n a referendum, held on April 6th
in the Netherlands, a majority of 61% expressed themselves against ratification of the Association Agreement of the European Union and Ukraine. The consequences of this ‘no’ vote will probably be discussed over dinner by the European Council on Thursday October 20th
and Prime Minister Rutte of the Netherlands will have to explain how he will deal with the ratification process.
It is acknowledged that many voters in the Netherlands objected against the Association Agreement because they feared the Agreement would be a first step towards full EU-membership of Ukraine. Past experience shows that the Union often swiftly decides to enlarge, mostly without consulting the voters, and in practice an Association Agreement or another partnership with a European country, is often a step towards candidate membership and subsequent membership. For me, the fear of a gradual accession of Ukraine to the EU was the main reason I voted against the Agreement.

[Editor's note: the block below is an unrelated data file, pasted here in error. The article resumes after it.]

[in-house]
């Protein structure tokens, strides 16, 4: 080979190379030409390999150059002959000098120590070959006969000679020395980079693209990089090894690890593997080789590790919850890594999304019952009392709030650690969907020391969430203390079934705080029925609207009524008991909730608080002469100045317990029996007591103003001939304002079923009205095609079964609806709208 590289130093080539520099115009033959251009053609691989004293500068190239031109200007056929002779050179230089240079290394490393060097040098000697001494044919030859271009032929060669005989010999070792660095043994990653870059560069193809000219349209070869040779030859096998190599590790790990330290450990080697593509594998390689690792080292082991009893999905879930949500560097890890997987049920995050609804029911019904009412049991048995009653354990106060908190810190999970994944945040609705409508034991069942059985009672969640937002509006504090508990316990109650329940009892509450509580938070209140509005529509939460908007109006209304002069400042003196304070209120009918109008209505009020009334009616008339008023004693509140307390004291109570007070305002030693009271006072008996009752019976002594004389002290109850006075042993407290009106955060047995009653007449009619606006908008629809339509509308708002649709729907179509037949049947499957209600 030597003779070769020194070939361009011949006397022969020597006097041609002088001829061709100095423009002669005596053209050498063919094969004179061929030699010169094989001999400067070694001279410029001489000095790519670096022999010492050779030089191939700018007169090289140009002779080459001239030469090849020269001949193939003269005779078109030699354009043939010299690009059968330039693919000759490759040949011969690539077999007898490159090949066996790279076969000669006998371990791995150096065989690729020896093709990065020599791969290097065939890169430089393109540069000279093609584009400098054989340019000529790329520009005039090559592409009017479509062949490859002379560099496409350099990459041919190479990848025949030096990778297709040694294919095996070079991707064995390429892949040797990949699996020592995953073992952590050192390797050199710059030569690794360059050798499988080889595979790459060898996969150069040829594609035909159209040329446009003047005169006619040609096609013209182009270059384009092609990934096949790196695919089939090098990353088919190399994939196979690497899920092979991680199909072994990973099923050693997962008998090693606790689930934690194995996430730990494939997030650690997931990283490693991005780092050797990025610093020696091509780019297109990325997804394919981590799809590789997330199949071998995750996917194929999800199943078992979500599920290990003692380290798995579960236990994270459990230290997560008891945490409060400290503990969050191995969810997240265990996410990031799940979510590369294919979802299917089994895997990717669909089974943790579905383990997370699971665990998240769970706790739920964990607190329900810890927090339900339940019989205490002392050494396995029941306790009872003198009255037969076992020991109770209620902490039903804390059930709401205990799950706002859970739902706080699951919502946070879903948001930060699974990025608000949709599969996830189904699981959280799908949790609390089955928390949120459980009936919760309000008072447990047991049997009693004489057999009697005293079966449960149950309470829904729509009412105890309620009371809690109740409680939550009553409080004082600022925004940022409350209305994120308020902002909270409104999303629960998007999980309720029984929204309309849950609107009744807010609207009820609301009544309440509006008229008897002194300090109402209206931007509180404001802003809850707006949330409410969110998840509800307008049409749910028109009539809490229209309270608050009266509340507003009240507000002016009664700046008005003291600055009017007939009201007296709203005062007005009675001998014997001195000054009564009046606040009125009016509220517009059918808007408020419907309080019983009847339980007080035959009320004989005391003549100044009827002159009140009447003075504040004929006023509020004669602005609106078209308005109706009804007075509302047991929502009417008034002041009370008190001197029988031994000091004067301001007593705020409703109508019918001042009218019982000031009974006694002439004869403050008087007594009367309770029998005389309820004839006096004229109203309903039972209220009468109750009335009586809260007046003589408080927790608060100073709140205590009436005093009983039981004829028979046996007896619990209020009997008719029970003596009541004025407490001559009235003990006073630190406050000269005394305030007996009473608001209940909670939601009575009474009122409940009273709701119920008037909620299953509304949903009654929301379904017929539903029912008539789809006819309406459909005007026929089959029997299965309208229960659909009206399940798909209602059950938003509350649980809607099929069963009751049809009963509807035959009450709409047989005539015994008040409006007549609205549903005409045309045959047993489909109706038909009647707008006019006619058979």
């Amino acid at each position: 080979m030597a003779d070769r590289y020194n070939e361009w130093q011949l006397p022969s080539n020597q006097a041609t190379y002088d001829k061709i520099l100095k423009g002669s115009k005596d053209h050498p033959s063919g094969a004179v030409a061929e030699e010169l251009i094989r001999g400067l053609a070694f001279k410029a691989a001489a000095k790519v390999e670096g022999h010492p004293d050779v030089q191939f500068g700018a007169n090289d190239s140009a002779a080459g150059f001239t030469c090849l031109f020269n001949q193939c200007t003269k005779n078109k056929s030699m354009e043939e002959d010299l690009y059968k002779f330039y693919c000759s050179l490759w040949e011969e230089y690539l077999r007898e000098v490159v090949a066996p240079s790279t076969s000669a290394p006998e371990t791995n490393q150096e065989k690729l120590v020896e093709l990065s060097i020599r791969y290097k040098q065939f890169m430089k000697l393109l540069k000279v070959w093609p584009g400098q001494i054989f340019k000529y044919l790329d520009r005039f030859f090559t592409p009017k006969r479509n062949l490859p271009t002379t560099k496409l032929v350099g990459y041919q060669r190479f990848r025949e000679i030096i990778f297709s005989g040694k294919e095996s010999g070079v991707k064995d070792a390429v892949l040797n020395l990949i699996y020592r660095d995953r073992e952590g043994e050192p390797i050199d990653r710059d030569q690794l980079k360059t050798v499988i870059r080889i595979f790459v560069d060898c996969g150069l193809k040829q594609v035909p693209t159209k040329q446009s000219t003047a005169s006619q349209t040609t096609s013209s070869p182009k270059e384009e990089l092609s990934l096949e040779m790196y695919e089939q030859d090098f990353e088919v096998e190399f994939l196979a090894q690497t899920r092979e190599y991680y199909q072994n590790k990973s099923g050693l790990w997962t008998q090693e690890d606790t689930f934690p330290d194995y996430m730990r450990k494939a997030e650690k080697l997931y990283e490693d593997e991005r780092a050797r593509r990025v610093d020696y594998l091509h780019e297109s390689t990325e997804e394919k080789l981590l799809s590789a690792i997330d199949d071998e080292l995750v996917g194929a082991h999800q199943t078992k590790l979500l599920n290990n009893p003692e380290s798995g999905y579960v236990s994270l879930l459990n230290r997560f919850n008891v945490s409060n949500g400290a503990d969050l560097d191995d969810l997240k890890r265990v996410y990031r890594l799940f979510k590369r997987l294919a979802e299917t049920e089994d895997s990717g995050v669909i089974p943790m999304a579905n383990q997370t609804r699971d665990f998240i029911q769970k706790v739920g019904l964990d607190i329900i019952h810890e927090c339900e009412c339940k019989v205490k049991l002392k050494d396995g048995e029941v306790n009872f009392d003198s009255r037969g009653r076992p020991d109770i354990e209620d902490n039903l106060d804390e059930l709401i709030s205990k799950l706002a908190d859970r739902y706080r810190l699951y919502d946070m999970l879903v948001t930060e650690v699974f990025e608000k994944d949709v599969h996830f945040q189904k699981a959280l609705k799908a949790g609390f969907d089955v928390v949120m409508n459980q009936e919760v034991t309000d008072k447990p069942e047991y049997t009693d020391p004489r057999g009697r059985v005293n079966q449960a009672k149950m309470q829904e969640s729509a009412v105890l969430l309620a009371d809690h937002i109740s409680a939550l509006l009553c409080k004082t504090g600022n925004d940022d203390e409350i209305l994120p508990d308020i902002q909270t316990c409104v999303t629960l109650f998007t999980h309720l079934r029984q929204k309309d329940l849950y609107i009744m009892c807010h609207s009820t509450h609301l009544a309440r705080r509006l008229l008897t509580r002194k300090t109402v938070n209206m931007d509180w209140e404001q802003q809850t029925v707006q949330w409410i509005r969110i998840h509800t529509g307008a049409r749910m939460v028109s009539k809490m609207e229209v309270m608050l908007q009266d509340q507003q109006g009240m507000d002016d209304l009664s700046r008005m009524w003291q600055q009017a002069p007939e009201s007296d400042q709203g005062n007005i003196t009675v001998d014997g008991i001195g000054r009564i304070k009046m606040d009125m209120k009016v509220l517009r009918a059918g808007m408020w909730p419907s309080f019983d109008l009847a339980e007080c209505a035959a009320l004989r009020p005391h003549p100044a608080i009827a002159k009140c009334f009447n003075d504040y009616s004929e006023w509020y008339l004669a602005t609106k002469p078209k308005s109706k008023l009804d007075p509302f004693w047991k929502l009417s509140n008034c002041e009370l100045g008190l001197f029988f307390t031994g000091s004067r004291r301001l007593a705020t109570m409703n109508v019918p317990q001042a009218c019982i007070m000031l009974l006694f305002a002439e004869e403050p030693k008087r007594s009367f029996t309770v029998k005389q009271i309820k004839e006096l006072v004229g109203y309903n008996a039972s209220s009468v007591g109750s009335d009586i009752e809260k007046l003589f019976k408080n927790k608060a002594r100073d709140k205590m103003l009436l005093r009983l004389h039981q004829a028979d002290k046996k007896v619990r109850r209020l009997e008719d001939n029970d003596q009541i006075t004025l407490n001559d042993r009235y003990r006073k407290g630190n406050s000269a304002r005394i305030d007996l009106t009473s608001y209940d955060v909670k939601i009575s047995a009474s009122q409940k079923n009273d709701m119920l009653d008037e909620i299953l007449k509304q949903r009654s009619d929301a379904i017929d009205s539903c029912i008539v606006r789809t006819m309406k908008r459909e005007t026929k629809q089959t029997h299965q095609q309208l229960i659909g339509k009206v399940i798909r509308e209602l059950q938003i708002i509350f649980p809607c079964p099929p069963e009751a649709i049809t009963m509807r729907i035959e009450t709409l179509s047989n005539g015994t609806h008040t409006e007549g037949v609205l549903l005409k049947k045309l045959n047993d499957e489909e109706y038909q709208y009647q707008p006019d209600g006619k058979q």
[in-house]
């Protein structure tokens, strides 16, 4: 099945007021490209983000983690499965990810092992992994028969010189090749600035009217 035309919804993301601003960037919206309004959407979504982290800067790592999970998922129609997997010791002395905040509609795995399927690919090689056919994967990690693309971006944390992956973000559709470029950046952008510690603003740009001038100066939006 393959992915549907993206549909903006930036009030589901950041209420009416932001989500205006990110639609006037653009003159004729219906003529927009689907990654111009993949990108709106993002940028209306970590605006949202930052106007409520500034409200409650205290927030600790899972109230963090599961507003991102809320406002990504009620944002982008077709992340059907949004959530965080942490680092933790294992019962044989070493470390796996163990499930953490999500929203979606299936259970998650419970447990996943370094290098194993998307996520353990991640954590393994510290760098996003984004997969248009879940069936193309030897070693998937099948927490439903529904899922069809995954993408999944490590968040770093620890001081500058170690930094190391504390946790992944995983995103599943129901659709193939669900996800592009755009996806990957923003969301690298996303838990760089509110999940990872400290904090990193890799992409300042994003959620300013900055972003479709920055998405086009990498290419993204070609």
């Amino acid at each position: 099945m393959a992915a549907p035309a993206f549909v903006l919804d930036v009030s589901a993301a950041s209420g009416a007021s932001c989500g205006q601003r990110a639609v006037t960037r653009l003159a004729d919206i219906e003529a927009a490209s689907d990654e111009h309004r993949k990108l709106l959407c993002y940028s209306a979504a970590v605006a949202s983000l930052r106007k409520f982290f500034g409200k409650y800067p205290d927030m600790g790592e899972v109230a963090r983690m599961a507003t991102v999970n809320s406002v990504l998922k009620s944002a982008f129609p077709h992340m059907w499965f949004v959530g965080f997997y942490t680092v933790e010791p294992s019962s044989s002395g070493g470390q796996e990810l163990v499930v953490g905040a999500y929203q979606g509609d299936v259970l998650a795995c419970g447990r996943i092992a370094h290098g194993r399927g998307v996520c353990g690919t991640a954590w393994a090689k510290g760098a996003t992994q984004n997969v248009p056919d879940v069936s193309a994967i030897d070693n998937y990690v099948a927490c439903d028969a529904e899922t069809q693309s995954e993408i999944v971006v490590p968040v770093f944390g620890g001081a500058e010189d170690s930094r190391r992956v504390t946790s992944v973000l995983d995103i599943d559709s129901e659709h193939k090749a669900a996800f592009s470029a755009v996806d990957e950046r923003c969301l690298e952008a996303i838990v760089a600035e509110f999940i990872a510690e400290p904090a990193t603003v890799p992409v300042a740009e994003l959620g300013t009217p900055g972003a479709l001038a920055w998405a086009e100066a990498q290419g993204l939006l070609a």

The objection of many voters in the Netherlands would be taken away if the Council and the Commission would explicitly declare that this Agreement is not a first step towards EU membership and that before any country is offered the prospect of membership, voters should and will be asked to express themselves first in the next elections for the European Parliament.
With such a declaration, the Council would satisfy the objections held by a very large part of the ‘no’ voters in the Netherlands. Moreover, the Council would enhance democracy in Europe by giving all voters in Europe a say in future enlargements. I cannot see any democratic leader objecting such a declaration. Consequently the Dutch Parliament could ratify the Association Agreement while still respecting the outcome of the referendum.
Sammy van Tuyll
Chairman Liberal Democratic Party in the Netherlands